BlueGreen Alliance

Good Jobs, Clean Environment, Green Economy

Jul 28

BlueGreen Source for Tuesday, July 28, 2015


Florida sea levels edge closer to more and more property, putting it at risk. A new report by the Risky Business Project reveals that by 2030 $69 billion in coastal property is at risk in the state that’s not currently vulnerable to high tide. (Miami Herald)


“Call it a triple threat,” said Steven Meyers, a scientist at the University of South Florida about sea-level rise, storm surge and heavy rainfall. “What this shows is that there is an increasing risk of compound flooding, from storm surge and rainfall at the same time.”


Four days left – With just a few days left until federal transportation funding expires, senators made progress on a proposal to renew funding. (The Hill)

Offshore milestone – In Europe offshore wind has been delivering energy to communities since the 1990s. Five turbines off the coast of Block Island in the U.S. will soon be doing same some time next year. (Reuters)

In the mail - In a letter to Energy and Natural Resources Chairwoman Lisa Murkowski and ranking member Maria Cantwell, environmental groups including Sierra Club, NRDC and others flagged several provisions they say makes the energy bill unsupportable. (The Hill)

Infrastructure game changers – The American Society of Civil Engineers identifies a series of new infrastructure game changers —new innovative trends and materials that could revolutionize the industry. (The Hill)


Atlanta Business Chronicle: Georgia Tech Study: Carbon reductions, lower bills both possible

NBC24: Warm, calm weather causing large algal bloom in western Lake Erie

Washington Post: 40 percent of adults on Earth have never heard of climate change

Think Progress: To Rehear Their Case Against Obama’s Climate Change Rule

That's it for The Source today. Don't forget to tell your friends about this great resource. You can sign up here.

Jul 27

The BlueGreen Source for Monday, July 27, 2015


Presidential candidate Hillary Clinton announced her plans to address climate change and grow renewable energy in our country. (CBS News)


"It's hard to believe there are people running for president who still refuse to accept the settled science of climate change who would rather remind us they're not scientists than listen to those who are. You don't have to be a scientist to take on this urgent challenge that threatens us all, you just have to be wiling to act,” said Clinton.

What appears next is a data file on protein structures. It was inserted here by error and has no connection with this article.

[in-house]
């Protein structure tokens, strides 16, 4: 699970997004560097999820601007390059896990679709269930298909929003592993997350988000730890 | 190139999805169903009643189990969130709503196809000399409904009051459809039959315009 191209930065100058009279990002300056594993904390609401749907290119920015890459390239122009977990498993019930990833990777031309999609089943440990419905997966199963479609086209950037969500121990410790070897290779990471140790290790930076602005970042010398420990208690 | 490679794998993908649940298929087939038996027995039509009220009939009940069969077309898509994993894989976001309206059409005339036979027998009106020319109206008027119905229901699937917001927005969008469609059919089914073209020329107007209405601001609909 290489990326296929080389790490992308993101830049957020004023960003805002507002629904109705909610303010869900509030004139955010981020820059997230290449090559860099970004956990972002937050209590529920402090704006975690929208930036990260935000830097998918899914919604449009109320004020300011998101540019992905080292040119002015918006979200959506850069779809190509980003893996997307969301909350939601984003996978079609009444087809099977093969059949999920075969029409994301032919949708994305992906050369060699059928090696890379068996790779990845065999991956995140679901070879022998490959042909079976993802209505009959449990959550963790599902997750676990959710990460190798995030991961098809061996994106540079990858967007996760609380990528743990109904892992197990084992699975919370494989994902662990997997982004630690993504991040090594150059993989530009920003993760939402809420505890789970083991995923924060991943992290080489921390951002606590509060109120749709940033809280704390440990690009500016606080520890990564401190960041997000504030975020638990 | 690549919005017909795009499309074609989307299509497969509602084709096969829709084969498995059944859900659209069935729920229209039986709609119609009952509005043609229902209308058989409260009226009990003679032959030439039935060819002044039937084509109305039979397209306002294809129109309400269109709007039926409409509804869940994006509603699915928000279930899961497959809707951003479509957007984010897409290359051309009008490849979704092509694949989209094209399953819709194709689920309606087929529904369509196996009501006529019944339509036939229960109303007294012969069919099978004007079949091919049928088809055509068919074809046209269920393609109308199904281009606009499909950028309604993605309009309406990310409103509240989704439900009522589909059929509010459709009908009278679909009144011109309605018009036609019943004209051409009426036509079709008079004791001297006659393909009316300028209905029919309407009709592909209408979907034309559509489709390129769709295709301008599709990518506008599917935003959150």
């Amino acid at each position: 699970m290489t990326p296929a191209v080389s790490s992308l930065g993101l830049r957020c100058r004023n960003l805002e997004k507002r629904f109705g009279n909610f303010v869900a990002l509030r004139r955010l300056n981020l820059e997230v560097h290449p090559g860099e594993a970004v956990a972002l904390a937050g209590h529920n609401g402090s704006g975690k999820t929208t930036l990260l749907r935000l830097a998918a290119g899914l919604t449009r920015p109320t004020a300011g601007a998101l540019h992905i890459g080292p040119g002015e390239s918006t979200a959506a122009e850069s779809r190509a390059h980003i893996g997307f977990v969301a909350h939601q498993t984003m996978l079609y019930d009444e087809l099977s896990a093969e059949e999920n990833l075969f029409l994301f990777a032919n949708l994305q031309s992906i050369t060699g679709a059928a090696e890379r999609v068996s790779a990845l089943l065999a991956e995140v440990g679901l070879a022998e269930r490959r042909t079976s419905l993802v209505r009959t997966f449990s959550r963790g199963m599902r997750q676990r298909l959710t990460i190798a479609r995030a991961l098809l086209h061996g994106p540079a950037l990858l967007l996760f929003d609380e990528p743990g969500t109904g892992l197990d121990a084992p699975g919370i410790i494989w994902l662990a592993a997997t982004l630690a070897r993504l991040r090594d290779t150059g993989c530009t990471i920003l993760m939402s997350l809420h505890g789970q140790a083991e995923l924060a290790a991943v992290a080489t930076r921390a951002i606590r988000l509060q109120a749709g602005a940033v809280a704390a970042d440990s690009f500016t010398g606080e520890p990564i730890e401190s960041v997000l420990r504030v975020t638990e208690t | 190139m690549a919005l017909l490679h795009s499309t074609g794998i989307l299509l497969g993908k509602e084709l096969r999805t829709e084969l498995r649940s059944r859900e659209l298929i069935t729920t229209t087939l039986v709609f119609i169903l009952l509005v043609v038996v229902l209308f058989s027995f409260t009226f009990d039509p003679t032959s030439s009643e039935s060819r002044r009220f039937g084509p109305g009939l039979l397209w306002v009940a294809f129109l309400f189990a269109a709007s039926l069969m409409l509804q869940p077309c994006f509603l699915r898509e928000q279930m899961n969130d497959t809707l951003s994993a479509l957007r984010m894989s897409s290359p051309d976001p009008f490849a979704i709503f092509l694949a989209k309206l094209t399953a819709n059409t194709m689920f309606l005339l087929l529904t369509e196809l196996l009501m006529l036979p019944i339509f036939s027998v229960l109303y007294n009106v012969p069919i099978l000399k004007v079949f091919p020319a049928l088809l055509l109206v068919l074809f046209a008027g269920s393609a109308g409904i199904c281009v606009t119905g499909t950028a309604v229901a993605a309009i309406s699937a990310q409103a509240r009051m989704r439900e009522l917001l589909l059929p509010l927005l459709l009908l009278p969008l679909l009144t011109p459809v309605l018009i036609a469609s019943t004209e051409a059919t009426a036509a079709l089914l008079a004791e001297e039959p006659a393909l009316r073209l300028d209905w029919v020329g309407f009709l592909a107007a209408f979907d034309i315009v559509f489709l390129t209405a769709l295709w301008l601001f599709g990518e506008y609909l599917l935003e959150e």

Infrastructure woes – America’s busiest rail corridor has aging infrastructure that’s beginning to fail more and more often. (New York Times)

Businesses stepping up – Thirteen of our country’s largest companies—including Alcoa, General Motors and UPS—are joining President Obama to announce measures they’ll undertake to slash emissions and become more sustainable. (The Hill) 

Alaskan wildfires – Hundreds of wildfires have blazed across Alaska this year and 2015 may be a poster child for how climate change is impacting wildfires. (Washington Post) 

Renewables = robust economy – That’s the takeaway from a new report that highlights the benefits of renewable energy to our overall economic health. (Clean Technica) 

Toxics – More than 80,000 commercially used, man-made chemicals haven’t been tested to see how they impact human health by the EPA. But new grants from the agency will help develop “tissue chips” to see how chemicals impact cells. (Pueblo Chieftain)


New York Times: Offshore Wind Farm Raises Hopes of U.S. Clean Energy Backers

Los Angeles Times: California needs to fix its freeways. But until it does, let's exploit them

Bloomberg: Trans-Pacific Partnership: Deal or No Deal?

CNN: Dr. James Hansen gives his idea to curb climate change on Fareed Zakaria GPS

Buffalo News (NY): Steelworkers leader sees growth prospects

Albany Times-Union (NY): State plan for clean, high-tech energy ambitious, laudable

That's it for The Source today. Don't forget to tell your friends about this great resource. You cansign up here.

Posted In: The Source
Jul 24

Don’t leave clean energy tax credits blowing in the wind

This week, the Senate Finance Committee approved legislation that would revive some very important clean energy tax credits. It’s welcome progress for a set of measures that Congress has disappointingly allowed to expire. Approval by the Finance Committee is just the beginning though. It’s time for Congress to renew these vitally important incentives—including the Production Tax Credit (PTC) and Investment Tax Credit (ITC)—in order to inject market predictability, create jobs, grow renewable energy and reinforce domestic manufacturing.

Without the PTC and ITC, renewable energy growth faces a headwind. These two tax credits alone have helped hundreds of companies and individuals overcome the hurdles they confront during the planning and construction phases of renewable energy projects. According to the American Wind Energy Association (AWEA) after Congress failed to renew clean energy tax credits in 2013, installations of new wind farms fell 92 percent and caused a loss of 30,000 jobs that year. Once Congress renewed the PTC, the U.S. wind energy industry added 23,000 jobs the following year.

Energy policies like renewable energy that protect clean air, clean water and maintain and improve environmental standards have bipartisan support, so there is no reason for lawmakers to delay action on renewable energy incentives any longer. According to a bipartisan poll by NRDC, majorities in Maine, New Hampshire, Virginia, Florida and Colorado support an agenda of clean water, clean air, health safeguards and action on climate change.